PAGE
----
Owning My Own Self
In the yore days, I was terrified most of the time. One of the things that frightened me the most was the fear that you would catch me out, that you would discover that I was a fraud. I would look at what seemed to be your perfect life, and look at my insides with all my insecurities and fears and failings and wonder how on earth I would ever make it through a day without being caught.
Why am I authentic? How do I know I am the real thing?
So many of us feel like phonies. For some of us, the more we achieve, the more fraudulent we feel. The more we know, it seems, the more we feel like we are pretending.
In the yore days, I didn’t know how to do a lot of stuff; I saw other people doing things that I needed to do. How to be a grownup was a total mystery. I didn’t know what to do, so I pretended I was someone else, usually Kate Hepburn. If that got me what I wanted, like the job, then I would feel awful.
What if they found out that I wasn’t Kate Hepburn?
Answering this question eventually led me to invent the Secret Name (c) game. What I discovered was that calling myself by a different name made me feel different; it gave me access to confidence in abilities I discounted when I was “Pam.” Calling myself by a different name could make me feel more resourceful. Calling myself Kate Hepburn inside wasn’t being deceitful, it was helping me to realize my potential.
How am I resourceful? What makes me creative? Why am I a good problem-solver?
One of the ways we make ourselves miserable is by comparing our inside lives to what we see of others’ outside lives. We don’t consider the fact that we only see slivers of their lives, we don’t consider that we filter what we see through the filters of our experience and, perhaps, mislearning.
I don’t feel like a bamboozler anymore. It sort of crept up on me. One of the big helps were my wonderful teachers who talked about feeling like fakes themselves, and how that feeling would show up after big accomplishments. And how, as they learned to own their successes, that sense diminished. In fact, the more I talked about feeling like a phony, the more I heard from other people that they felt the same. And I heard wonderful stories about how they changed it.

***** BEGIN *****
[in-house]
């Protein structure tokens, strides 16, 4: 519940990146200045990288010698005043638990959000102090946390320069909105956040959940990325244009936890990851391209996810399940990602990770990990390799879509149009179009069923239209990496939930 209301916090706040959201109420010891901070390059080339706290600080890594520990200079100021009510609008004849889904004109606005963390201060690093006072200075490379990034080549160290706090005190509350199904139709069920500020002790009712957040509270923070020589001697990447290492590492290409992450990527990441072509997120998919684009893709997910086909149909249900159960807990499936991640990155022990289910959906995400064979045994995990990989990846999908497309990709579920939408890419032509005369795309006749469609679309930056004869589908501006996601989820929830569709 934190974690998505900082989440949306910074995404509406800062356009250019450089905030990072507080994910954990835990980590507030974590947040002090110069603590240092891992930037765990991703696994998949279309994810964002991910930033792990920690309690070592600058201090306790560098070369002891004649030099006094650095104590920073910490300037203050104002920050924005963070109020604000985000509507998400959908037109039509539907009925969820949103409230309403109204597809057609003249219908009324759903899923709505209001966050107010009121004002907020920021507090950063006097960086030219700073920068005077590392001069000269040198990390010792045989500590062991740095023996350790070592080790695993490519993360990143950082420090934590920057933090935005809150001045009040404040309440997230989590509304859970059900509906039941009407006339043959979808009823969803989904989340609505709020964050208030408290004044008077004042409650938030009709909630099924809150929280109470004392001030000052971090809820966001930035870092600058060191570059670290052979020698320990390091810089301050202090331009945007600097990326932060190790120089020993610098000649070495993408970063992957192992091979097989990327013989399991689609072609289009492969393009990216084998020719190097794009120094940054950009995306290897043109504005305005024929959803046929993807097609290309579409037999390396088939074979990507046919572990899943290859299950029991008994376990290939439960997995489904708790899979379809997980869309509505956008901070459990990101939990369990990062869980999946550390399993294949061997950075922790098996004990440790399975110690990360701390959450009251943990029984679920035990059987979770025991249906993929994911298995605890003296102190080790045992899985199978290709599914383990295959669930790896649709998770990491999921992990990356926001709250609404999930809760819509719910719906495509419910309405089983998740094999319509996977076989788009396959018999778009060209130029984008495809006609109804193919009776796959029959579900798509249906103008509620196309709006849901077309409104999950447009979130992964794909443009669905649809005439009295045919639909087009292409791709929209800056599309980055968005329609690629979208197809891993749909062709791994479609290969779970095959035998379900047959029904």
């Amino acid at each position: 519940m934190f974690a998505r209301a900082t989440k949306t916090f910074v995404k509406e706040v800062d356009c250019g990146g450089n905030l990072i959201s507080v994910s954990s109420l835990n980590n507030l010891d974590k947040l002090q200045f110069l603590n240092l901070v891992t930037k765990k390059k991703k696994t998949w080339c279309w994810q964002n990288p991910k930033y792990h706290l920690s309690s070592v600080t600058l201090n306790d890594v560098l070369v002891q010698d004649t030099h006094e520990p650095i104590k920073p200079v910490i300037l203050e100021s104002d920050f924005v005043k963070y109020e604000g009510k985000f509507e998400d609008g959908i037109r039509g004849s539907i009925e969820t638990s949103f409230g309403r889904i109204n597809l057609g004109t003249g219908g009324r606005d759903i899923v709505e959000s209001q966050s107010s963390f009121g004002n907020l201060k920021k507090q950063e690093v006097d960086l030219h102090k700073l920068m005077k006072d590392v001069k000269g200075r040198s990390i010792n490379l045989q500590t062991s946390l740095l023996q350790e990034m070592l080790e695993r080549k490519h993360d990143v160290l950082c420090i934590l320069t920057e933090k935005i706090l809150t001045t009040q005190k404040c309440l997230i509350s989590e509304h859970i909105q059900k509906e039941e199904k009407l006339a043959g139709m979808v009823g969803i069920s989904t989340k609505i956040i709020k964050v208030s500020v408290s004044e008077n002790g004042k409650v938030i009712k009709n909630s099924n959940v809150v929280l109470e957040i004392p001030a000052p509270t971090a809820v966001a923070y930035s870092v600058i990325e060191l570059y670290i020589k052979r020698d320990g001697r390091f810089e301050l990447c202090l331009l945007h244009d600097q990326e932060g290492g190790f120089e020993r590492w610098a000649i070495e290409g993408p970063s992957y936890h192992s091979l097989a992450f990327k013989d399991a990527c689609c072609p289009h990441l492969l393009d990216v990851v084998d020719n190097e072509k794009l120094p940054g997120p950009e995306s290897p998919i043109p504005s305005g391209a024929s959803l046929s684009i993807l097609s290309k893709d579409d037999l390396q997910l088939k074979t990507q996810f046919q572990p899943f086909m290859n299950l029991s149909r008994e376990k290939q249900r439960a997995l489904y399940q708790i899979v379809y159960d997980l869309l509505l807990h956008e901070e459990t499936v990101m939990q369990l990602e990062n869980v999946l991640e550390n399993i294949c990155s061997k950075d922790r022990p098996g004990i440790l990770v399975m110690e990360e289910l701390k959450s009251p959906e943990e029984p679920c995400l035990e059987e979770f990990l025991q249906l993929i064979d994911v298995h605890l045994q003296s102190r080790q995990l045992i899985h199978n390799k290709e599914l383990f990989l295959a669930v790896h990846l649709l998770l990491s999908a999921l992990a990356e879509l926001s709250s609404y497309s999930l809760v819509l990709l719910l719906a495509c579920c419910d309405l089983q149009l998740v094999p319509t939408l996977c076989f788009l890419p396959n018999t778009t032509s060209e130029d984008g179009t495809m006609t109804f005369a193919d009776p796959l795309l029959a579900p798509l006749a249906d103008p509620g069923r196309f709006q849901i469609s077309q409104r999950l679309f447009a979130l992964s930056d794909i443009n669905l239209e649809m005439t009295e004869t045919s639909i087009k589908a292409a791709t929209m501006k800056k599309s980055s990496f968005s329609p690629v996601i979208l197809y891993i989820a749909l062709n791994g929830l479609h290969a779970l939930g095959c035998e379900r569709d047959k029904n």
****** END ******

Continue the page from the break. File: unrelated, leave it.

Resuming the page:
In the before times, doing new stuff scared the heck out of me. I would feel sick, and often get sick. I would be totally self-conscious about everything, sure that the people I was going to be with would mark every flaw. Now, when I need to do something I haven’t done before, where I used to fake my way through and feel awful, I fake my way through and feel accomplished. It’s a change in POV. I assume that I will get along fine, that I will be seen as at least good enough, that I will do well enough. What a relief!
Feeling authentic is one of the joys of living our natural life. As we let go of feeling fake, as we own who we are with all our attendant stuff, we find ourselves effortlessly feeling authentic, able to step up to new activities, new accomplishments, new successes with a sense of excitement and fun instead of rank terror.
How have I changed from feeling like a fraud to owning my authentic self?
(c) Pam Guthrie 2015 all rights reserved 10132015